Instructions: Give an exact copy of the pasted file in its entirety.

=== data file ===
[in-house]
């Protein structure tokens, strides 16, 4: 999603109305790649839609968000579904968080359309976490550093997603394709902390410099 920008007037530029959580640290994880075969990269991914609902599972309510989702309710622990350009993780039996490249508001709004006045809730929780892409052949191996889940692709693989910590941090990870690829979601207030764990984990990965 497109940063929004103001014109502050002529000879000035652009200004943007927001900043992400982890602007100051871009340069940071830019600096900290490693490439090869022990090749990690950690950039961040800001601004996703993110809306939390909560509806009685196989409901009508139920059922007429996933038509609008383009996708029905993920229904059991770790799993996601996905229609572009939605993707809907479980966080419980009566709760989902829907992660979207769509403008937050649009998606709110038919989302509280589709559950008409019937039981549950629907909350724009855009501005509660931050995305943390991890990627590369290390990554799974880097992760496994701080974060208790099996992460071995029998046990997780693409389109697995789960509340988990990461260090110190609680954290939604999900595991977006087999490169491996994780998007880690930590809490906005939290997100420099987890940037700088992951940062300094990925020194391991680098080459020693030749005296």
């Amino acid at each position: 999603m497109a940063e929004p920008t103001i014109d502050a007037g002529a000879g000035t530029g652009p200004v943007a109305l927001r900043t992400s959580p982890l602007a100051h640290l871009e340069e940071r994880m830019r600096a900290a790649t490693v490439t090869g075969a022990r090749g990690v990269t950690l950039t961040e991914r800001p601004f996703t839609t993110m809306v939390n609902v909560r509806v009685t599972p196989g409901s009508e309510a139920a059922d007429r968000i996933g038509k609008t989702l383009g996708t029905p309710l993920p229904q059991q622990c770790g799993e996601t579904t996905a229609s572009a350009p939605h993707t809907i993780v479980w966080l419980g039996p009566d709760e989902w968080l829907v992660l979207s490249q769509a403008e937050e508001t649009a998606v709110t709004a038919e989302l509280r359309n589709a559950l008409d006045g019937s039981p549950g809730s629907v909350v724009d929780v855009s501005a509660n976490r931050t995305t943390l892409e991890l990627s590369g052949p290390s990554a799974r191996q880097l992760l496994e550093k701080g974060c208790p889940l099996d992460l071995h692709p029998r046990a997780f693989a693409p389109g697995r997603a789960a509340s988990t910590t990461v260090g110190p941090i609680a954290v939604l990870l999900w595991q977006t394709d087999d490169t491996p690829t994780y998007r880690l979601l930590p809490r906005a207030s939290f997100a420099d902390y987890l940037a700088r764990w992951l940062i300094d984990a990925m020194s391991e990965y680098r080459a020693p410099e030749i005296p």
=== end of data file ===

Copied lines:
[in-house]
């Protein structure tokens, strides 16, 4: 999603109305790649839609968000579904968080359309976490550093997603394709902390410099 920008007037530029959580640290994880075969990269991914609902599972309510989702309710622990350009993780039996490249508001709004006045809730929780892409052949191996889940692709693989910590941090990870690829979601207030764990984990990965 497109940063929004103001014109502050002529000879000035652009200004943007927001900043992400982890602007100051871009340069940071830019600096900290490693490439090869022990090749990690950690950039961040800001601004996703993110809306939390909560509806009685196989409901009508139920059922007429996933038509609008383009996708029905993920229904059991770790799993996601996905229609572009939605993707809907479980966080419980009566709760989902829907992660979207769509403008937050649009998606709110038919989302509280589709559950008409019937039981549950629907909350724009855009501005509660931050995305943390991890990627590369290390990554799974880097992760496994701080974060208790099996992460071995029998046990997780693409389109697995789960509340988990990461260090110190609680954290939604999900595991977006087999490169491996994780998007880690930590809490906005939290997100420099987890940037700088992951940062300094990925020194391991680098080459020693030749005296």
């Amino acid at each position: 999603m497109a940063e929004p920008t103001i014109d502050a007037g002529a000879g000035t530029g652009p200004v943007a109305l927001r900043t992400s959580p982890l602007a100051h640290l871009e340069e940071r994880m830019r600096a900290a790649t490693v490439t090869g075969a022990r090749g990690v990269t950690l950039t961040e991914r800001p601004f996703t839609t993110m809306v939390n609902v909560r509806v009685t599972p196989g409901s009508e309510a139920a059922d007429r968000i996933g038509k609008t989702l383009g996708t029905p309710l993920p229904q059991q622990c770790g799993e996601t579904t996905a229609s572009a350009p939605h993707t809907i993780v479980w966080l419980g039996p009566d709760e989902w968080l829907v992660l979207s490249q769509a403008e937050e508001t649009a998606v709110t709004a038919e989302l509280r359309n589709a559950l008409d006045g019937s039981p549950g809730s629907v909350v724009d929780v855009s501005a509660n976490r931050t995305t943390l892409e991890l990627s590369g052949p290390s990554a799974r191996q880097l992760l496994e550093k701080g974060c208790p889940l099996d992460l071995h692709p029998r046990a997780f693989a693409p389109g697995r997603a789960a509340s988990t910590t990461v260090g110190p941090i609680a954290v939604l990870l999900w595991q977006t394709d087999d490169t491996p690829t994780y998007r880690l979601l930590p809490r906005a207030s939290f997100a420099d902390y987890l940037a700088r764990w992951l940062i300094d984990a990925m020194s391991e990965y680098r080459a020693p410099e030749i005296p």